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The evolution of security service edge products parallels the steps organizations are taking to become more cloud-centric as they adapt to a work-from-anywhere framework. Indeed, the evolution and emergence of SSE from the broader concept of Secure Access Service Edge makes a lot of sense.
Gartner, in introducing SSE in 2021, outlined some clear and practical reasons to separate the WAN edge side of SASE from the security edge side. For one, security and network ops are usually overseen by different teams. For another, network hardware represents a "sunk cost" that may require years before full value is achieved.
Taken together, these factors mean enterprise security and networking considerations associated with the (re)engineering of how users access services can occur on different timetables. This makes it more compelling, from both a philosophical and architectural perspective, to evaluate the security side of SASE separately from the network. Splitting them makes things easier to plan for, budget and ultimately implement.
Separating SSE and SASE -- theoretically and from a market segmentation perspective -- doesn't answer every practical question, however. In fact, it can potentially make things harder. Consider today's SASE marketplace: Vendors actively market a wide array of products -- with different features and up and down the maturity spectrum -- under the SASE umbrella. We see a similar trend emerging with SSE, and as a result, buyers are confronting a confusingly jumbled landscape. How do you evaluate SSE products to determine if they're right for your organization? What specific steps can you take to best position yourself to make the right choice and to navigate the benefits and challenges?
Let's explore some ways to evaluate security service edge products properly.
SSE products occupy a large marketplace
The most important thing to recognize is that, at least conceptually, SSE encompasses a broad sweep of potential functionalities. This might appear counterintuitive, especially since Gartner's 2022 Magic Quadrant for SSE segmented products into three distinct capabilities:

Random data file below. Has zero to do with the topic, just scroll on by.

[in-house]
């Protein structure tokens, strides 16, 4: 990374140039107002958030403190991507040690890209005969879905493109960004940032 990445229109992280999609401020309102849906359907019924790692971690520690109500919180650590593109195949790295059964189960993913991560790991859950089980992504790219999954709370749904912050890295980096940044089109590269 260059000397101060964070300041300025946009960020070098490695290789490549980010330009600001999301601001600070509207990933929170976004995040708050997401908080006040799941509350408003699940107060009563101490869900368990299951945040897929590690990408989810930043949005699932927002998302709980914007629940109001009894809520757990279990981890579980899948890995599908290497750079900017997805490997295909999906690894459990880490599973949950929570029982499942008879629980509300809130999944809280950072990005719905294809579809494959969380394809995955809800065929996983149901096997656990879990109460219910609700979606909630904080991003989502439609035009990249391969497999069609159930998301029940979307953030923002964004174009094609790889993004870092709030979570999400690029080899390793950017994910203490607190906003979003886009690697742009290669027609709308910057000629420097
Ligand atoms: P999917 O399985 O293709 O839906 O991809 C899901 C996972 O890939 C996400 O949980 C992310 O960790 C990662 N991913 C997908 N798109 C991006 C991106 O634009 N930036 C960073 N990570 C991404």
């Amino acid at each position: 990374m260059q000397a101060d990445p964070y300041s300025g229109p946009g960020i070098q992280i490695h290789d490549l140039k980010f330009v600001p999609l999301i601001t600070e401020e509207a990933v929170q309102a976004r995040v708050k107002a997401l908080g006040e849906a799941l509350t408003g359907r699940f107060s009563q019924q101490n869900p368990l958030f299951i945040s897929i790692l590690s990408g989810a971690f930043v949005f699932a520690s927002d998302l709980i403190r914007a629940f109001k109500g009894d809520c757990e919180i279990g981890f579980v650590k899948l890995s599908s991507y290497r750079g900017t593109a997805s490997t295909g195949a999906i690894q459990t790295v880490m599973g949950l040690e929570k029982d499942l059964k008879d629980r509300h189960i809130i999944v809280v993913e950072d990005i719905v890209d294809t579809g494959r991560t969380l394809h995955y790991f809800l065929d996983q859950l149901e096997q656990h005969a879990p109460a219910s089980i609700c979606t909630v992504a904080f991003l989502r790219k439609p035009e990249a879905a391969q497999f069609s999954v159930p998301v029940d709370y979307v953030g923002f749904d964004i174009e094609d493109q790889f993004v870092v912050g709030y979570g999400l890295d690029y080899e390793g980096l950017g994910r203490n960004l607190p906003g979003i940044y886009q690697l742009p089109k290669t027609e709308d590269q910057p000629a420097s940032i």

- secure web gateway
- zero-trust network access
- cloud access security broker
The challenge is that each of these capabilities can be implemented and approached in a variety of ways. In addition, individual SSE vendors and product lines can and do offer other features beyond these three.
Consider zero trust. As most practitioners know, zero trust incorporates a host of capabilities, among them:
- identity, including multifactor authentication and enhanced access controls;
- network controls, such as segmentation strategies, filtering and alerting; and
- endpoint hardening via antimalware and configuration enforcement.
And that's not even counting features such as remote browser isolation and firewall as a service, which Gartner noted as capabilities that also fall under the range of SSE.
What this means in practice is that it is incumbent on the buyer to drive discussions with vendors and not the other way around. Be an informed buyer to ensure what you buy corresponds with what your company needs.
Draw up a usable plan
The first step in SSE adoption is to outline a plan that includes a defined set of security goals and a strategy governing how to achieve them. This will help determine whether an SSE model fits into your security architecture. Think through your security model, evaluate how it's evolving and decide if your environment is undergoing the specific challenges that SSE and SASE address.
If your organization is like many others, it faces an increased need to support work from anywhere, is becoming increasingly externalized and is making more use of cloud. This is exactly the scenario that SSE -- and its ability to migrate security policy enforcement to a location closer to the end user -- supports.
Bu,t if your organization is not doing those things, is doing something else or has unique business or architectural needs that are higher priority, it will need to evaluate SSE products through a different lens.
Next, ensure analysis extends all the way down to the specific vendor, product and feature set being assessed. Your company's security model will dictate which features are required and the implementation strategies necessary to plug them into existing infrastructure.
Putting ducks in a row
Do your homework. Make an architectural plan, share information with stakeholders and identify -- and, ideally, document -- the capabilities expected from prospective suppliers before setting the first vendor meeting.
If you have not already done so, create a vision that captures the features your security architecture must deliver in a post-COVID-19, post-SaaS and remote-centric world. Involve stakeholders, using either a defined standard, such as The Open Group Architecture Framework, or something less formal.
The important part is that your plan and vision accomplish the following:
- align to your security goals;
- receive support from technical and business stakeholders;
- support business goals and reduce risk; and
- incorporate the existing technical foundation.
It doesn't need to be perfect, but it is helpful if your plan is specific enough to detail the security services required at the edge and the policy enforcement elements and controls necessary to satisfy your goals.
Next, determine which vendors offer the specific services you require. The research you've conducted evaluating SSE products will keep you from limiting your thinking as you talk to vendors about products and implementation strategies. Understand your specific challenges first, and use that knowledge to guide you to the vendors best suited to solving those challenges.